Aug. 16, 2000 Regardless of socioeconomic status, people with a childhood history of ill health are more prone to certain diseases in adulthood, especially cancer, lung disease, cardiovascular conditions, arthritis and rheumatism, according to a Penn State researcher.
"Our findings show that persons with childhood health problems were twice as likely to develop cancer or chronic lung disease by late middle age. The prevalence of arthritis was about 33 percent higher among this group. However, they were not more likely to have diabetes," says Dr. Mark D. Hayward, professor of sociology and demography and director of Penn State's Population Research Institute.
"For these people, economic well-being -- both as children and adults -- apparently does not serve as a buffer against the long-term health effects of childhood illness," he adds.
Hayward and fellow researchers stress the policy implications of their data, noting that health care programs for children could offer considerable benefits for adult health care.
"Investing in children's health is sound policy for both individuals and societies," Hayward says. "Ultimately, the collective cost of health care to future generations of elderly will be reduced, which is especially important given that future generations of children are expected to live to older, and still older, ages."
Hayward is co-author of the paper, "Does Childhood Health Affect Chronic Morbidity in Later Life?" presented today (Aug. 13) at the annual conference of the American Sociological Association. His co-authors are Debra L. Blackwell, statistician demographer with the National Center for Health Statistics, Hyattsville, Md., and Eileen M. Crimmins, the Edna M. Jones Professor of Gerontology with the Andrus Gerontology Center, University of Southern California. The paper has been accepted for publication in a forthcoming issue of the journal, Social Science And Medicine.
The researchers based their conclusions on a sub-sample of 654 Americans from the 1996 Health and Retirement Study. The respondents in the study were nationally representative of persons between the ages of 55 and 65. Seventeen percent reported health conditions as children that prevented them from participation in sports for three or more months; caused them to miss one month or more of school; or forced them to remain in bed at home for one month or more.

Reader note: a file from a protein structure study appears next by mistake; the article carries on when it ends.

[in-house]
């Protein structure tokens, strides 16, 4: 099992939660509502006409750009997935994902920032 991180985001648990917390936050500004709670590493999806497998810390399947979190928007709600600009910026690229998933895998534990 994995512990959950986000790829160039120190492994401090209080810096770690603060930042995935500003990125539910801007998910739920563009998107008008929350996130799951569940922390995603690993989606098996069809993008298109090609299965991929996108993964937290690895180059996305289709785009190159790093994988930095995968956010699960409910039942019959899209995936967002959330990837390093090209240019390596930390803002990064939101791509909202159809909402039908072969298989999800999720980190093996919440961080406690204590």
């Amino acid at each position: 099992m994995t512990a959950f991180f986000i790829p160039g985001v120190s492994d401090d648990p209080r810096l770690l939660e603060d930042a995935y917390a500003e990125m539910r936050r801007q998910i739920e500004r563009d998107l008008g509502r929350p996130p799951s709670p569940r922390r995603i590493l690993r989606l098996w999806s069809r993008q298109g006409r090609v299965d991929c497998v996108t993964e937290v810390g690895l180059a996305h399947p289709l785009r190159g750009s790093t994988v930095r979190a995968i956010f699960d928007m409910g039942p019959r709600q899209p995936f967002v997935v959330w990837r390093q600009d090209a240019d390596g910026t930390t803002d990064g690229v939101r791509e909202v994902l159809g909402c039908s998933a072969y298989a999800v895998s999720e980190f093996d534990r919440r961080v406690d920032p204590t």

Respondents reported whether they had ever been diagnosed with cancer (excluding skin cancer), diabetes, heart disease, cerebrovascular disease (high blood pressure or stroke), chronic lung illnesses (e.g. emphysema and bronchitis), arthritis and rheumatism.
Infectious and non-infectious childhood diseases have noticeably different impacts on the subsequent health of the adult. Hayward explains that, in this survey, non-infectious diseases were linked with higher rates of cancer, arthritis and rheumatism in later life, while infectious diseases were strongly associated with lung conditions such as emphysema and bronchitis.
This research was funded in part by grants from the National Institute of Aging and the National Institute of Child Health and Human Development.
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